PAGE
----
The Way We Get By, Neil LaBute’s scolding of millennials, is just good enough

I can think of few literary mashups less likely than Fool for Love meets Girls. Yet that’s exactly the tone and tenor of The Way We Get By, playwright Neil LaBute’s zippy two-hander about millennial relationships and the courage sincerity requires. 

The play’s focal point is LaBute’s hyper-realistic dialogue, and the Unicorn Theatre assigns two capable actors to make a meal of it. In a single marathon scene, Doug (Matthew Schmidli) and Beth (Molly Denninghoff) struggle with whether to extend an awkward one-night stand. But, as though playing an extended game of Taboo, they manage to talk around the issue without uttering the big, scary words that matter.

It’s a dialogue style that will frustrate some audience members but feel cringingly familiar to anyone who has dated (or dumped) a millennial. Every confession is steeped in fossil layers of irony, each line simultaneously a test and a joke. The cardinal sin in modern courtship, LaBute seems to suggest, is revealing your bare feelings and true intentions. 

Beth and Doug do, of course, or else this would be a tedious 90 minutes. As the scene rolls on, we begin to map their desires by omission, to chart their defensive patterns or seemingly repetitive talking points (each resurgence revealing the naked hope for a different outcome). 

Onstage, as in life, the constant equivocations and junk words (like, whatever, you know, thingy) occasionally grate. And a few too many pop-culture references make the script, which was published in 2015, feel prematurely stale. Over the course of the play, the characters trade jabs about SmartWater and Chelsea Handler and American Apparel’s creepy ex-CEO, Dov Charney. None of these jokes feels crucial to the plot or the characters; all could easily have been cut to freshen the play. 

Director Darren Sextro keeps the box set from feeling static, blocking scenes in every corner of the apartment. And he has a firm feel for LaBute’s fractured dialogue, maintaining pace and stakes throughout the likes and the whatevers.

Denninghoff is dynamic as Beth, an impulsive feminist-in-training sick of her control-freak roommate, Kim. Beth constantly deflects with cool-girl sarcasm, and Denninghoff gives her a harder edge than the role demands. Still, her performance is peppered with scenes of raw vulnerability, as when she begs Doug to finally — explicitly — say what she hopes he’s thinking. 

As Doug, Schmidli paints a convincing, even riveting portrait of a particular kind of man, one hypnotically drawn to the back of a leather sectional. Furniture-gripping aside, the actor is highly effective in the role. Although Doug talks in circuitous fits and starts, his conversation a drawing rendered in negative space, Schmidli’s body language and vocal tics show us the thought process (and needling insecurities) beneath.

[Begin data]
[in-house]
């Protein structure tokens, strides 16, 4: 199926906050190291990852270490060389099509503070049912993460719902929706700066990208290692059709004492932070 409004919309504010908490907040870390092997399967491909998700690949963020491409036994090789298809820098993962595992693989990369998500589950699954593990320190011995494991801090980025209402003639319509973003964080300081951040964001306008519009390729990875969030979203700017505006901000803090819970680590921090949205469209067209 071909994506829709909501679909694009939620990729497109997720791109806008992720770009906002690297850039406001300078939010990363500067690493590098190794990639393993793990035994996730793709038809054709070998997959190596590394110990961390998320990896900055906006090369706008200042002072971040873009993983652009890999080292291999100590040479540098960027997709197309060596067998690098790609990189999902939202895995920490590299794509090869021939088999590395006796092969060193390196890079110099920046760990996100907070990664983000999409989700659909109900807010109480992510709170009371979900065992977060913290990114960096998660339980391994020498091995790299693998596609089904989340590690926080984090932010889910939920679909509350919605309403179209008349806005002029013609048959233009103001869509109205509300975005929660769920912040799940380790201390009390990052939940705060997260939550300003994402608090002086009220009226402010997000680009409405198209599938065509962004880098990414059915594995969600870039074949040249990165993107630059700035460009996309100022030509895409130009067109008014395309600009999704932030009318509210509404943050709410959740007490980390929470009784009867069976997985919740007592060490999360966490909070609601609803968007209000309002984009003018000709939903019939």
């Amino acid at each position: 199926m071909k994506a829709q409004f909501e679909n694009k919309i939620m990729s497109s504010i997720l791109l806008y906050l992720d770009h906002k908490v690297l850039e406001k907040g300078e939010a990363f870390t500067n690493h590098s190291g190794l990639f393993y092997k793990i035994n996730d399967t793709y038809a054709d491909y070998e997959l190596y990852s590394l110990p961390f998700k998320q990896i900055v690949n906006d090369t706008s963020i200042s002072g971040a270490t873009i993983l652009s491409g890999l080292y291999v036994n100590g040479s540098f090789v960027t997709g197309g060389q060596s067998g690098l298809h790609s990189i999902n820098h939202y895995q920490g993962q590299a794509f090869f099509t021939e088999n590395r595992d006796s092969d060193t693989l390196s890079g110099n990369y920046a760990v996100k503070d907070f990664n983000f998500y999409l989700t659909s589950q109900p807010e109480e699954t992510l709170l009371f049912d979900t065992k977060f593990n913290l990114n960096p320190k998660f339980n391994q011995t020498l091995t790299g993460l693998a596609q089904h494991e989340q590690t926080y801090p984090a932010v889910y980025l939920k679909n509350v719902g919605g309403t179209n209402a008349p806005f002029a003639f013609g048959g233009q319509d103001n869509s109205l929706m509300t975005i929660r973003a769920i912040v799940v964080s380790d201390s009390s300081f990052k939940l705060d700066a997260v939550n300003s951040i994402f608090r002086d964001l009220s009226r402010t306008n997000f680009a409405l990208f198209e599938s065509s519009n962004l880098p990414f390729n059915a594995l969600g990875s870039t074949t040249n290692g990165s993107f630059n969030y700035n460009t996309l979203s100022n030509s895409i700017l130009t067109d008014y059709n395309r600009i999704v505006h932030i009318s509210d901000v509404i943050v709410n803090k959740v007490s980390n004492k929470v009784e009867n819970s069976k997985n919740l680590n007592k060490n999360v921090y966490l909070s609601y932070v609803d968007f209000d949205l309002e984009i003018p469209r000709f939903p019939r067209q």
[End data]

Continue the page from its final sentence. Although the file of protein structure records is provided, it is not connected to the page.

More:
Scenery and props designer Bret Engle provides an excellent dramaturgical study of the apartment of the archetypal anal-retentive college roommate. Pinterest-patterned curtains, inoffensive colorblock paintings, a color-coded chore sheet — these elements allow the invisible Kim to cast a looming shadow over the proceedings. The design shares much with Neil Patel’s original vision for Second Stage, but this isn’t a criticism of Engle so much as it is the recognition that certain banal, post-Target tastes have achieved ubiquity. 

Alex Perry’s lights shift along with the couple’s moods. In one memorable scene, Perry turns Kim’s cheap fabric curtains into a scrim through which we can watch a scene on the fire escape outside. Sound designer David Kiehl effectively evokes a bustling New York borough, with sirens and car alarms that puncture awkward silences. And Ian R. Crawford’s costumes are simple but well-selected, from Doug’s retro Star Wars tee to Beth’s gym-sock thigh-highs.

As with many of LaBute’s plays, The Way We Get By hinges on a withheld secret. The reveal is convincing enough, motivating a late-play turn to more confessional lines (though still expressed through a veneer of disaffection). “It’s so corny to talk about that,” Beth says of love — but we know she wants Doug to confess it anyway, to steamroll through her objections and play the rom-com hero. 

It’s perhaps fitting that the romantic-comedy routine yields a romantic-comedy ending tuned to the key of Zooey Deschanel. But the finale burst of quirk feels abrupt and unearned. Here, LaBute shows his age. He has familiarized himself with millennial tropes but remains ignorant of their expiration dates. 

A bigger problem is that we learn more about the absent roommate than we do about the present characters. LaBute gives Beth and Doug a few fine strokes (she obsesses about a misplaced newspaper; he fusses about enunciating both t’s in duct tape), but we’re never quite sure what they do all day or what they find so intoxicating about one another. Instead, they feel like blank slates onto which we are meant to project our own ambitions and misgivings. It’s an interesting exercise — and keeps the focus on the meandering, indirect dialogue — but ultimately it prevents us from connecting with or investing in these characters fully.

Still, Schmidli and Denninghoff’s readings are layered enough to make music from the monotony. And the script feels curiously novel in its attention to people who are basically kind to and optimistic about one another. 

Except Kim. Unequivocally, fuck Kim. 

The Way We Get By

Through November 13 at the Unicorn Theatre, Jerome Stage, 3828 Main, 816-531-7529, unicorntheatre.org  

Categories: Theater